The Curse S1E7 Recap: Well There’s One Thing I’d Like To Stretch


Whitney and Dougie laugh as Asher looks on, confused, in The Curse S1E7, "Self-Exclusion"

The following recap contains spoilers for The Curse S1E7, “Self-Exclusion” (written by Nathan Fielder & Benny Safdie and directed by Nathan Fielder)

The Curse S1E7 opens with Nala (Hikmah Warsame) in gym class. Her nemesis/bully, Josie (Aspen Martinez), is climbing the rope, and Nala wills in a whisper for her to fall. She doesn’t. At the end of the episode, however, we return to Nala talking to a friend at recess and Josie has an accident in the background. We don’t see it, but I think she fell.

The question is not whether Nala has psychic powers, though I suppose that is a question. I don’t think there’s any chance The Curse is going to endorse the supernatural in a definitive way. Rather, it’s going to be a question of how Asher (Nathan Fielder) has continued to interrogate Nala about her tiny curse even after Abshir (Barkhad Abdi) asked him to stop. He said that an idea that gets stuck in your head can become all too real, and if the idea that she has powers is getting stuck in his daughter’s head, he’s going to be none too happy about that.

I was hoping that we’d check in with Abshir this week in the aftermath of his chiropractic assault adjustment in S1E6, but I think we can infer his relative well-being from the fact that his daughter is at school as usual and not apparently distressed about her father. It’s just another example of how The Curse will plant a seed and let it lie for multiple episodes, coming back around to harvest the fruit later.

Nala and a friend sit on a swing set

There are several examples of that kind of harvest in “Self-Exclusion.” Back in Episode 1, Asher and Whitney (Emma Stone) visited her parents for dinner, and while it was hardly commented upon, it was clear that this was a Shabbat meal. Though Asher is the one who’s Jewish, my impression was that Whitney was the one most interested in them observing Shabbat, which adds a layer to what’s going on when she tells Asher in S1E7 that she’s too busy for it and will eat his challah for breakfast. This all plays into a growing fracture between Asher and Dougie (Benny Safdie), who overhears the conversation and is offended that Asher has never invited him.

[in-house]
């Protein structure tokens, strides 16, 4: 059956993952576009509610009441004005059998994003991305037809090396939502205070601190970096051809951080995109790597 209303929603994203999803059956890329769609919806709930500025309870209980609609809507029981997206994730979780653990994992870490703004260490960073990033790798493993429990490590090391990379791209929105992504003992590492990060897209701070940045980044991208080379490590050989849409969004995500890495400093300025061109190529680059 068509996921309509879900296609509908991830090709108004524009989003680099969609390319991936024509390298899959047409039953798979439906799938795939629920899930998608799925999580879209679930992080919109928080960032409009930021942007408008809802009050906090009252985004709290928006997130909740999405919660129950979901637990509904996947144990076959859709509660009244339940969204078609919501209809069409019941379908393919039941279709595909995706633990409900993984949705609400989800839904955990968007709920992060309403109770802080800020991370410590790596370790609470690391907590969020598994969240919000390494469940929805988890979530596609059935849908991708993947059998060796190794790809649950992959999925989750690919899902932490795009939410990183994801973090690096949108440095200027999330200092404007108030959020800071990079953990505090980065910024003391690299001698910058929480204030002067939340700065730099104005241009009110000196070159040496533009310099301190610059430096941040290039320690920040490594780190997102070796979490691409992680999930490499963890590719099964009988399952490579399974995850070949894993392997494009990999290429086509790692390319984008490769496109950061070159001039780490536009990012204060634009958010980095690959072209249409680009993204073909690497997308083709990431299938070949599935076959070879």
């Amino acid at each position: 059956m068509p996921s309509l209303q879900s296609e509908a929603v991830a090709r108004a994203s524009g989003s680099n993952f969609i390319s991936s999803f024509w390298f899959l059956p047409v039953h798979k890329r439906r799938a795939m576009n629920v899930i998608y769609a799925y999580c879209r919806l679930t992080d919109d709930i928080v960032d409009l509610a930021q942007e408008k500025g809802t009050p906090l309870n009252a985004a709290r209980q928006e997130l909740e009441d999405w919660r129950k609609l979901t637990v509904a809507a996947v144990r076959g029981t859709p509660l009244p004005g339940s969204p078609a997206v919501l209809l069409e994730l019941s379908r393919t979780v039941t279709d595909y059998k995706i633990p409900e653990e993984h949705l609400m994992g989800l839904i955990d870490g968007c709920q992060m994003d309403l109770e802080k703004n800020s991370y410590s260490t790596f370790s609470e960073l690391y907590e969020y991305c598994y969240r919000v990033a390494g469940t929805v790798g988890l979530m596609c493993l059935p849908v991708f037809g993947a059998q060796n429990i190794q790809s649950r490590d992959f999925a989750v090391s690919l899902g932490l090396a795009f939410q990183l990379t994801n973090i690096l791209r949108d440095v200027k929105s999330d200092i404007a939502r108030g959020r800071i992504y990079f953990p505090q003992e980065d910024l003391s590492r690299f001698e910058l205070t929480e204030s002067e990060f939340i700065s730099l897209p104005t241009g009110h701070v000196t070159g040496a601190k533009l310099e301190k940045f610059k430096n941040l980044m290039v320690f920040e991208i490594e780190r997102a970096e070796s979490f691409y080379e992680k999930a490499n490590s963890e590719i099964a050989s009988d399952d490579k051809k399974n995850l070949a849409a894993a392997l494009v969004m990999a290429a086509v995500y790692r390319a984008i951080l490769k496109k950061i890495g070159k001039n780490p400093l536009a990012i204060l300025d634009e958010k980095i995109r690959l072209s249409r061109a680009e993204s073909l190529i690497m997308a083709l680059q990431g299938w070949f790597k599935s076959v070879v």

It’s also been several episodes since Asher stole security footage from the Whistling River casino (where he used to work) to give to Monica Perez (Tessa Mentus), though we did see Bill (David DeLao) giving him the cold shoulder in the hardware store last week. Now, the news story finally airs, and Whitney is upset that Asher appears in the footage, apparently laughing at the poor woman who is the subject of the piece.

Asher pats a guy on the back in footage from the casino

Monica keeps him anonymous, but that is hardly the point. The whole scandal is about the casino letting addicts gamble instead of stopping them like they’re supposed to, only to take their winnings when they’re done. Whitney’s right to be disgusted by Asher having a laugh on the tape with the fellow from the Gaming Control Board who should have been intervening, but what’s even more noteworthy is how Asher himself doesn’t see the problem.

He insists that he wasn’t laughing but merely being friendly with the agent, shocked that this guy wasn’t stepping in as he should have. But even if we’re as charitable as possible to Asher on this, buying that it wasn’t his place to do something himself and so on, it’s striking just how blind he is to the optics of it all. He stole that footage and gave it to a reporter! We have to infer that he truly can’t see how bad it looks.

And, indeed, everything about Asher points beyond a terrible awkwardness and towards a deeper problem with understanding human social interaction. That’s exemplified in how he plays back a recording of his fight with Whitney and takes notes for himself on how to do better. I have no idea if she knew he was recording that. But… probably not?

Whitney sits in a bathroom, upset

Asher’s social ineptitude is also on display during his comedy class. Jeff (Doug Montoya) goads him into attempting a joke about his small penis even though he doesn’t want to, and things go very poorly. So poorly, in fact, that Asher is kicked out of class because other students were offended, though Jeff wants him to come back in a couple of months with a new group.

I don’t know about you, but I actually didn’t think his attempted jokes were that offensive. They just weren’t funny at all, so everyone got uncomfortable. Asher’s sort of right when he yells at Jeff for making him go there in front of everyone, when he’d broached the topic privately because he wasn’t sure about doing so more publicly.

We have to have some sympathy for Asher; he literally doesn’t know how to interact with people.

Asher reflected in the mirror wall of a house in a way that distorts his face as he gets makeup applied in The Curse S1E7